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Family values

26 September 2017

Investors should note that family-owned businesses tend to think not just years but decades ahead, says Janus Henderson’s Glen Finegan.

The best fund managers think long term, but even they can’t compete with Japan’s family businesses.

In 2017, more than a thousand Japanese companies will celebrate their centenary. Yet a century isn’t such a big deal for an established Japanese corporation; the five oldest companies in the world – all of them Japanese – date back to between 578 and 771 AD.1

Japan is an exceptional case, especially among developed markets; but for several of the largest developing markets, family businesses are a central plank of the economy.2

Such companies might be dismissed as an anachronism in an age of ‘quarterly capitalism’, with its constant churn of M&A activity. Yet the reality is that they can be compelling investment propositions, in great part thanks to their intergenerational focus. It is a focus that obliges the company’s management to place as much emphasis on reputation and longevity as on interim profits.

“The unique ownership structure of a family business gives them a long-term orientation that traditional public firms lack,” says Glen Finegan, Head of Global Emerging Market Equities at Janus Henderson Investors. “In traditional public firms, any diversion from maximising profits on a consistent quarterly basis is likely to lead to dismissal, so it’s understandable if the executive management team prefers to fail conventionally by following the herd and taking on too much risk than never fail at all.”

Extended family

Mention of a ‘family business’ usually triggers images of small enterprises with a very local focus. However, family-owned businesses include some of the biggest names in the marketplace: Walmart, Heineken, Tata Group, and Porsche.

In the US, France and Germany, family businesses account for some 30% of those companies with sales in excess of $1 billion, according to Boston Consulting Group (BCG) figures.3 Japan has the highest concentration of family businesses by almost any measure.

Yet it is in emerging markets that family businesses are most dominant. BCG found that they account for 55% of large companies in India and Southeast Asia, and for 46% in Brazil.4 EY research found that 85% of companies in the Asia-Pacific region are family-owned.5

“We believe in the ability of many such groups to generate wealth in a risk-averse manner,” says Janus Henderson’s Finegan, who manages the St. James’s Place Global Emerging Markets fund. “In aggregate, family groups make up over a quarter of the fund – and account for four of the top ten holdings.”

Blood is not enough

However, such companies are still very capable of making poor decisions and of developing a damaging corporate culture. Take the recent case of Samsung. In August this year Lee Jae-yong, acting chairman of Samsung and South Korea’s third-richest man6, was sentenced to five years in prison. His crimes included offering bribes and perjury. The scandal even toppled the South Korean president, Park Geun-hye.

“Trust has to be earned and we do not simply make an assumption that a family owner will act in the common good and emphasise stewardship over greed,” says Finegan. “The Samsung case speaks to the fact that not all family-founded firms create strong governance structures that protect minority shareholders.”

Finegan’s team tests this premise through its bottom-up stock research, and asks a number of questions in the process.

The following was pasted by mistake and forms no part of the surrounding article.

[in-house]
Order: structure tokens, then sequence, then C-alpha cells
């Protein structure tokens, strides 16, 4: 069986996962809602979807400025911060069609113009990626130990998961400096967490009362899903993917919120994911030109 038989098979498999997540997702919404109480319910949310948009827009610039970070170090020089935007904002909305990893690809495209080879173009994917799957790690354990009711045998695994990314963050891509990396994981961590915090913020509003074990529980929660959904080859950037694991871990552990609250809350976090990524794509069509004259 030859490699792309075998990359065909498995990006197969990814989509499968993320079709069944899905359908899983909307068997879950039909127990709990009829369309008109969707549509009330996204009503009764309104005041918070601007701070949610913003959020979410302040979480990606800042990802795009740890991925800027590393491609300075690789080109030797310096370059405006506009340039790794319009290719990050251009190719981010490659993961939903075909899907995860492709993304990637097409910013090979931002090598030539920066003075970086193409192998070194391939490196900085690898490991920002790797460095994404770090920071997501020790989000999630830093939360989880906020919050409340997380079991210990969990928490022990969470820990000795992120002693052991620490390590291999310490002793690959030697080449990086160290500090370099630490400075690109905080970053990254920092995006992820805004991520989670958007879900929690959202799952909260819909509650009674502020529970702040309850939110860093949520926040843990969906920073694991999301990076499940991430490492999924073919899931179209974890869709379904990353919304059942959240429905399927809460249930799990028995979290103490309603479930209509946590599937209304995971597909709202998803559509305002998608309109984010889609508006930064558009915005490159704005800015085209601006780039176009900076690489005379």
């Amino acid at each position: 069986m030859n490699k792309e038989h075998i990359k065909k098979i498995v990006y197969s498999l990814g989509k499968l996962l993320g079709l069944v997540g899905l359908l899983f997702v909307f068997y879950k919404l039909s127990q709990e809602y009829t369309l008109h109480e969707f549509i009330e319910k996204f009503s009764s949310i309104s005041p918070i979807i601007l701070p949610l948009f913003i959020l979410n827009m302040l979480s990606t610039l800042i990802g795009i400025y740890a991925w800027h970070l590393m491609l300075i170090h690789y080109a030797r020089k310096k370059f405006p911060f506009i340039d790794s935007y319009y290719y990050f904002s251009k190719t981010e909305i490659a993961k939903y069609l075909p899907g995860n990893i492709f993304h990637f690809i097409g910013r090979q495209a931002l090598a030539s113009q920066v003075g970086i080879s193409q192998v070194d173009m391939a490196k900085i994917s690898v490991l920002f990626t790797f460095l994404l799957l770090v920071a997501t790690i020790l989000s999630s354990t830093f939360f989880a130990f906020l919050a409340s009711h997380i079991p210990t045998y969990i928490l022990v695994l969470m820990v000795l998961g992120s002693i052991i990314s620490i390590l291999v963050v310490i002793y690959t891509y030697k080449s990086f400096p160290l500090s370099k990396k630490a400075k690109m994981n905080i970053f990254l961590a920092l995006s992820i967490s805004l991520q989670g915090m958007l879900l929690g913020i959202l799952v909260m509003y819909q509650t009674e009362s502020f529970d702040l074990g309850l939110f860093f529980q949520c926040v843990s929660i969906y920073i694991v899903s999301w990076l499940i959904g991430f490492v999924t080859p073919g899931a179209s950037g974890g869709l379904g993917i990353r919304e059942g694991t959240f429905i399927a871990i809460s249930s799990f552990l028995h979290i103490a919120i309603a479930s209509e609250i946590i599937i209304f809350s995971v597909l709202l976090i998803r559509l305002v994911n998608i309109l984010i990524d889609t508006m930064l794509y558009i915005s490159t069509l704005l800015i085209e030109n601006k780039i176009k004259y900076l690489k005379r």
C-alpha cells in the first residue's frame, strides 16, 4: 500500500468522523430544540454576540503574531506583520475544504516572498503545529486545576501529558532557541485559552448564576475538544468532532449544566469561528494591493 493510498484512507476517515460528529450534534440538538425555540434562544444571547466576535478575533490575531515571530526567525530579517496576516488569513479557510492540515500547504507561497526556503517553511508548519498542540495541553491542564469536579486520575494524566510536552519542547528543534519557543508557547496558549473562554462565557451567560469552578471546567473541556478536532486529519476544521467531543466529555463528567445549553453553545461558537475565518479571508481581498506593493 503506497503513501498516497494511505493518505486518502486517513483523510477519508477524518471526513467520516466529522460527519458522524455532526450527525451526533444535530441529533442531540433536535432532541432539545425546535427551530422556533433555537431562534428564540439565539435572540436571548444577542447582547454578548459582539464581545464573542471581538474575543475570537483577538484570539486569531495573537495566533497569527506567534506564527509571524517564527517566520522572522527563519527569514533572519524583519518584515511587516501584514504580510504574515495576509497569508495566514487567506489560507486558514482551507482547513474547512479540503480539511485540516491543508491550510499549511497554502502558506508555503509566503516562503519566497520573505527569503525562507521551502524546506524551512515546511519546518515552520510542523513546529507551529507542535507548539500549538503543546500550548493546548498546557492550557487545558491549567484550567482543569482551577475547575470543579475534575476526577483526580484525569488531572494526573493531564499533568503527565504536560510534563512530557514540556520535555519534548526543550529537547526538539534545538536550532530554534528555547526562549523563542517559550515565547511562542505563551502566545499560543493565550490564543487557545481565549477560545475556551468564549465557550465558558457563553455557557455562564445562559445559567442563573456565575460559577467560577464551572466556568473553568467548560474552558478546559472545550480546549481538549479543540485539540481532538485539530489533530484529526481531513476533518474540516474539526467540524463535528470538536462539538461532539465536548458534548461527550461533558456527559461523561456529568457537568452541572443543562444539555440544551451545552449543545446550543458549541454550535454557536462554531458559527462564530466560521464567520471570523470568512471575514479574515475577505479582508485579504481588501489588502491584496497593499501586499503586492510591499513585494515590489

• How has the family treated its minority shareholders in the past?
  • What businesses does the family own outside the listed entity and are there conflicts of interest?
  • Are there good-quality, independent board members providing oversight?
  • Does the family conduct government-related business and, if so, how does it win contracts or licences?
  • How is the family regarded by non-financial stakeholders such as local communities and environmental non-governmental organisations?

Generation tap

Family companies that perform well under such scrutiny can provide strong investment opportunities. Finegan believes that such companies often excel at taking far-sighted, sometimes contrarian decisions that a professional management team could overlook – or deprioritise in favour of short-term goals and stock market pressure. Antofagasta, a Chilean mining company, is one example of a company that Finegan believes has proven its aptitude to think long term.

“In 2015 it acquired an excellent copper asset from a financially distressed seller,” says Finegan. “In contrast to many of its peers, it had maintained a strong balance sheet throughout the last decade, and was able to act as other miners, who were facing pressure from a weakening copper price and highly leveraged balance sheets, were forced to dispose of high-quality assets. This kind of counter-cyclical behaviour is exactly how we believe mining companies should act, but it requires a management team able to resist short-term market pressure, which in this case the family provides.”


The value of an investment with St. James’s Place will be directly linked to the performance of the funds you select and the value can therefore go down as well as up. You may get back less than you invested.

The opinions expressed are those of Glen Finegan of Janus Henderson Investors and are subject to change at any time due to changes in market or economic conditions. This material is not intended to be relied upon as a forecast, research, or investment advice, and is not a recommendation, offer or solicitation to buy or sell any securities or to adopt any strategy. The views are not necessarily shared by other investment managers or St. James’s Place Wealth Management.


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